US bus company’s rejection of an atheist ad sparks a lawsuit
Residents of Scranton, Pennsylvania, are a godly bunch. So devout, in fact, that a local bus company rejected the ad pictured above because it feared the word ‘atheists’ it might spark violence.
The rejection of the ad by the County of Lackawanna Transit System (COLTS) occurred in 2015, and shortly after the American Civil Liberties Union (ACLU) filed a lawsuit against COLTS – but the case has only just come to federal court.
Yesterday, according to this report, lawyers representing the ACLU and Justin Vacula, above, of the NEPA FreeThought Society, alleged that the rejection was a violation of the the atheist group’s right to free speech.
In this area religion is particularly popular and the viewpoint of atheists or secularists is very unpopular. As an organization we’re seeking to provide a community of supports and have our face in the public.
COLTS argued the advertisement violated a policy set-up in 2013 which prohibited ads that specifically mention politics or religion among other things.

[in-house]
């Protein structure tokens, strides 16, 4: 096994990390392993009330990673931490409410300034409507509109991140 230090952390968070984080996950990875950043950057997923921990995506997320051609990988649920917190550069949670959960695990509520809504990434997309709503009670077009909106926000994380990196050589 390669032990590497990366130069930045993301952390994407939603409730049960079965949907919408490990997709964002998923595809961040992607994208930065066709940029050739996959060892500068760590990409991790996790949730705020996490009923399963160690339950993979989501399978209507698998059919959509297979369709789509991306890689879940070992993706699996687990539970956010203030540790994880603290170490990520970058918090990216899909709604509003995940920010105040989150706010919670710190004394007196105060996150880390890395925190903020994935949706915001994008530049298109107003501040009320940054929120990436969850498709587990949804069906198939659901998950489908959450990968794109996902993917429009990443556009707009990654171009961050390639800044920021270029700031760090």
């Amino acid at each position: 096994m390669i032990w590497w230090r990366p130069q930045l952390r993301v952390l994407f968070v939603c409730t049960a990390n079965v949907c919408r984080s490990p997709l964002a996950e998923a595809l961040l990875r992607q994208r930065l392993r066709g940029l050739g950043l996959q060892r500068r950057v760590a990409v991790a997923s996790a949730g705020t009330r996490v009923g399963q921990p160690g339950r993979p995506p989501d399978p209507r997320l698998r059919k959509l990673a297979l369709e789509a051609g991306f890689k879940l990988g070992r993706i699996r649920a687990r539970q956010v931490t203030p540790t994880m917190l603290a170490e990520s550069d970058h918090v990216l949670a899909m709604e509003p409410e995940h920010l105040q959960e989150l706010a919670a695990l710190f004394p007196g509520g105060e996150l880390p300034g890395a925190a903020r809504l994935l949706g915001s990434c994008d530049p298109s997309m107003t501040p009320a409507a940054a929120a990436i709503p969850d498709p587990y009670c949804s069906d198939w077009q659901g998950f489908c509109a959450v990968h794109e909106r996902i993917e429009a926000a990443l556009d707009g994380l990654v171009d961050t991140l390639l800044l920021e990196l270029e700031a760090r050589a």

The bus company argues its policy is reasonable because it worries about heated debates or even fights breaking out.
The ad was shown to several bus riders in Scranton on Monday who weighed in on the issue.
Raymond Ward of Carbondale said:
That could be taken several ways so I see why that would be offensive to some people and they’d want to give COLTS hell and COLTS doesn’t want to start that!
While some people took issue with the proposed ad others didn’t and they felt it should have run. Eileen Masters of Scranton said:
Just like anyone else they can advertise. I don’t know what the problem is.
And Anthony Demor, of Rochester, NY, said:
I don’t have an issue with it. It’s expressing another type of mindset, a different type of culture
He thinks the advertisement could have actually sparked meaningful discussion.
One of the biggest Christian lessons, I think, is to always accept other people, trust in your neighbor and build a community.
The judge on Monday was asked to declare COLTS advertising policy unconstitutional but it’s likely a decision won’t be made until at least early 2018.
The judge gave lawyers on both sides more time to file legal arguments before he makes a final decision.
The NEPA FreeThought Society is not seeking any monetary damages from its lawsuit. The group says it is still interested in running its advertisement.